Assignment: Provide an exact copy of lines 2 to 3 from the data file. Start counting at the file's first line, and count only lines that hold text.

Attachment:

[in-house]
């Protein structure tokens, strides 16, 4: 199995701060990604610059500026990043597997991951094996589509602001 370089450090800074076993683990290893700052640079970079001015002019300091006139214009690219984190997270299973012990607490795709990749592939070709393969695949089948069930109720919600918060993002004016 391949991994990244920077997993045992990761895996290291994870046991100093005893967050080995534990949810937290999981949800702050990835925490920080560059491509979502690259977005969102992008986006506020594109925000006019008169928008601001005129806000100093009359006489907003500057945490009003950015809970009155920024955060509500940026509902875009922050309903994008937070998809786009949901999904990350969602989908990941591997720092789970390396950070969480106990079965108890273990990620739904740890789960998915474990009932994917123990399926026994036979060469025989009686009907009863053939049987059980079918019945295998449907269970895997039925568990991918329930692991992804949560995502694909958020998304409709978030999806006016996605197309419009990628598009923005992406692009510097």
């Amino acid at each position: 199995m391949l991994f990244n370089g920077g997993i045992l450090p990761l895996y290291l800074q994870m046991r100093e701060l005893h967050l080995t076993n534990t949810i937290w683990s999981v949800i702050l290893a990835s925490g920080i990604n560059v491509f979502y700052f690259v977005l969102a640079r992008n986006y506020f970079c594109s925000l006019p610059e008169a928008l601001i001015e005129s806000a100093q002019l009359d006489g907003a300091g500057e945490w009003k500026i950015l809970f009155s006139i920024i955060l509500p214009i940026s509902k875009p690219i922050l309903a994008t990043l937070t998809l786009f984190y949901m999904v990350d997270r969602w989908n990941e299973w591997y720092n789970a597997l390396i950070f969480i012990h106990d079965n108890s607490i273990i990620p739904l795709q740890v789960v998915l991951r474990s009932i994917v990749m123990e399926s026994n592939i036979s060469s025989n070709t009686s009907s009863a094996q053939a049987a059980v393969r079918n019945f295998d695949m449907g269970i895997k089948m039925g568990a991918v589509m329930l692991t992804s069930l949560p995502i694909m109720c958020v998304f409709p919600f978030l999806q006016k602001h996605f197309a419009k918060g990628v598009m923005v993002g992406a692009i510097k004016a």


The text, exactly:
């Protein structure tokens, strides 16, 4: 199995701060990604610059500026990043597997991951094996589509602001 370089450090800074076993683990290893700052640079970079001015002019300091006139214009690219984190997270299973012990607490795709990749592939070709393969695949089948069930109720919600918060993002004016 391949991994990244920077997993045992990761895996290291994870046991100093005893967050080995534990949810937290999981949800702050990835925490920080560059491509979502690259977005969102992008986006506020594109925000006019008169928008601001005129806000100093009359006489907003500057945490009003950015809970009155920024955060509500940026509902875009922050309903994008937070998809786009949901999904990350969602989908990941591997720092789970390396950070969480106990079965108890273990990620739904740890789960998915474990009932994917123990399926026994036979060469025989009686009907009863053939049987059980079918019945295998449907269970895997039925568990991918329930692991992804949560995502694909958020998304409709978030999806006016996605197309419009990628598009923005992406692009510097």
């Amino acid at each position: 199995m391949l991994f990244n370089g920077g997993i045992l450090p990761l895996y290291l800074q994870m046991r100093e701060l005893h967050l080995t076993n534990t949810i937290w683990s999981v949800i702050l290893a990835s925490g920080i990604n560059v491509f979502y700052f690259v977005l969102a640079r992008n986006y506020f970079c594109s925000l006019p610059e008169a928008l601001i001015e005129s806000a100093q002019l009359d006489g907003a300091g500057e945490w009003k500026i950015l809970f009155s006139i920024i955060l509500p214009i940026s509902k875009p690219i922050l309903a994008t990043l937070t998809l786009f984190y949901m999904v990350d997270r969602w989908n990941e299973w591997y720092n789970a597997l390396i950070f969480i012990h106990d079965n108890s607490i273990i990620p739904l795709q740890v789960v998915l991951r474990s009932i994917v990749m123990e399926s026994n592939i036979s060469s025989n070709t009686s009907s009863a094996q053939a049987a059980v393969r079918n019945f295998d695949m449907g269970i895997k089948m039925g568990a991918v589509m329930l692991t992804s069930l949560p995502i694909m109720c958020v998304f409709p919600f978030l999806q006016k602001h996605f197309a419009k918060g990628v598009m923005v993002g992406a692009i510097k004016a």